Despite the Russian full-scale invasion of Ukraine, IT remains one of the leading industries in the country. According to surveys, a bit more than 10% of IT specialists (mostly women, since a large part of men are not allowed to leave the country) have moved to other countries since the start of the invasion. Some of them were relocated to foreign offices of international IT companies or started working for foreign companies, while others keep working remotely for their Ukrainian employers.
Right before the invasion, a new legal framework for IT businesses, called Diia City, much discussed and awaited, was launched in Ukraine. The first residents were officially admitted on February 15, 2022. When Diia City was still discussed and the law was passed, there were fears that IT companies would not wish to join it at all, nor use its revolutionary legal concepts, such as gig-contracts, as it was something new for them, while they were fine with existing models.
Practice showed that, even in times of active war, businesses wish to join Diia City. Some choose to create separate legal entities to enter it. By February 22, 2022, just two days before the start of the Russian full-scale invasion, 74 companies had already become its residents. On February 28, several days from the start of the invasion, new residents were admitted. As of October 2, 2022, the register of Diia City contains 368 companies.
Diia City was designed to attract IT businesses, many of which had been engaging IT specialists as individual entrepreneurs, with a better taxation regime and more flexibility compared to traditional employment. However, such a model of cooperation created risks for businesses from a tax and employment law perspective. As a solution, Diia City offered its residents a choice between employment and a “gig-contract” model, while offering a level of taxation close to the one used by individual entrepreneurs – both for employees and gig-contractors working for residents of Diia City.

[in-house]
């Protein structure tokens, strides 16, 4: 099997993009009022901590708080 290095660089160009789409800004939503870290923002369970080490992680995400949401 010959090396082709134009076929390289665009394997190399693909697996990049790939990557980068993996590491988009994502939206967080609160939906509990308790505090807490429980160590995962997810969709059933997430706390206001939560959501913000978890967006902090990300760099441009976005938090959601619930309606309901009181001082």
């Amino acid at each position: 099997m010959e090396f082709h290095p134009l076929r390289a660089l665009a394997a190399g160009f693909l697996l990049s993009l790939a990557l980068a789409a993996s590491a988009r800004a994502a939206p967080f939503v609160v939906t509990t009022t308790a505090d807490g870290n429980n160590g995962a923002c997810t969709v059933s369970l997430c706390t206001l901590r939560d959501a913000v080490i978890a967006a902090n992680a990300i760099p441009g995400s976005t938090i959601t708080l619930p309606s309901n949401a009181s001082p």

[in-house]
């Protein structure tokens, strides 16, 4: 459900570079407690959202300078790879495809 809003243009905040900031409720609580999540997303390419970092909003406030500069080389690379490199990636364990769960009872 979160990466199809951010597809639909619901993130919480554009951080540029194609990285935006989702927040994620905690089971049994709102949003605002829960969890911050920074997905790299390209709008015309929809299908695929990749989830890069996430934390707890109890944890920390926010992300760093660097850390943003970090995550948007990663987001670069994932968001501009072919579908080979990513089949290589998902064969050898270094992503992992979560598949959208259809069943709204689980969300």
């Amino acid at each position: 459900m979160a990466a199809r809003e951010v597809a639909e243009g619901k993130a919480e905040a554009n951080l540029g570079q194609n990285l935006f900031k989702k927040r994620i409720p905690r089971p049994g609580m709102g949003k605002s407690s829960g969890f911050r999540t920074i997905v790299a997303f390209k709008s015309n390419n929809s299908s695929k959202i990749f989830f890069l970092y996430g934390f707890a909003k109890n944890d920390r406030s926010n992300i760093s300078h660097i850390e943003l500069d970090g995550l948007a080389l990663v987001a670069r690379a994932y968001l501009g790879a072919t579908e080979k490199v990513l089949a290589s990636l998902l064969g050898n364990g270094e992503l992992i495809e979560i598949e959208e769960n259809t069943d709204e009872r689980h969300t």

Employees of residents in Diia City can be engaged based on employment contracts, which are a special type of employment agreement under Ukrainian law, allowing more options (e.g., additional grounds for dismissal) when compared to regular employment agreements. Besides taxation, an employment contract in Diia City is regulated as any other employment contract in Ukraine.
Meanwhile, Diia City residents have started using gig-contracts when engaging IT specialists. As a new concept in Ukrainian law, it took companies and their counsels a while to develop the respective templates. Many IT specialists had been raising concerns about concluding such contracts, but it seems that those were mostly caused by a lack of information. Essentially, a gig-contract combines a civil law contract with certain preferences (mainly for a gig-specialist) of an employment contract. For instance, the amount and terms of payment of remuneration to gig-specialists can be freely defined in a gig-contract (the requirements regarding average remuneration for a resident of Diia City still apply), while terms of payment of the salary to employees are set forth by legislation and minimum salary applies. On the upside for gig-specialists, they benefit from social guarantees similar to those of employees (like annual paid leave, sick leave, maternity leave, etc.).
The most controversial aspect of contracts with residents of Diia City is the possibility to conclude non-compete agreements. Previously, such agreements were not envisaged by Ukrainian legislation, although they were concluded in practice, and the law did not set forth any requirements for them. The law on Diia City requires that such an agreement concluded by its resident shall define, inter alia, the term of the non-compete obligation (which shall not exceed 12 months after termination of the main contract), territory, exhaustive list of competitive actions/competitors, and remuneration for the conclusion of such an agreement.
That is to say, the conclusion of a gig-contract requires a certain degree of maturity from both parties to the contract. And, while it has always been normal for companies to engage external advisors when developing/revising contracts, most employees in Ukraine are not used to seeking legal advice before concluding a contract. Changing this pattern would allow many of them to avoid unpleasant surprises in future cooperation with the companies they are working for, especially since gig-contracts allow much flexibility in their terms.
The regime of Diia City seems to be attractive for businesses now. But only practice will show whether this trend will remain and whether Diia City becomes a real game changer for the industry.
By Taras Utiralov, Partner and Director for Ukraine, Peterka & Partners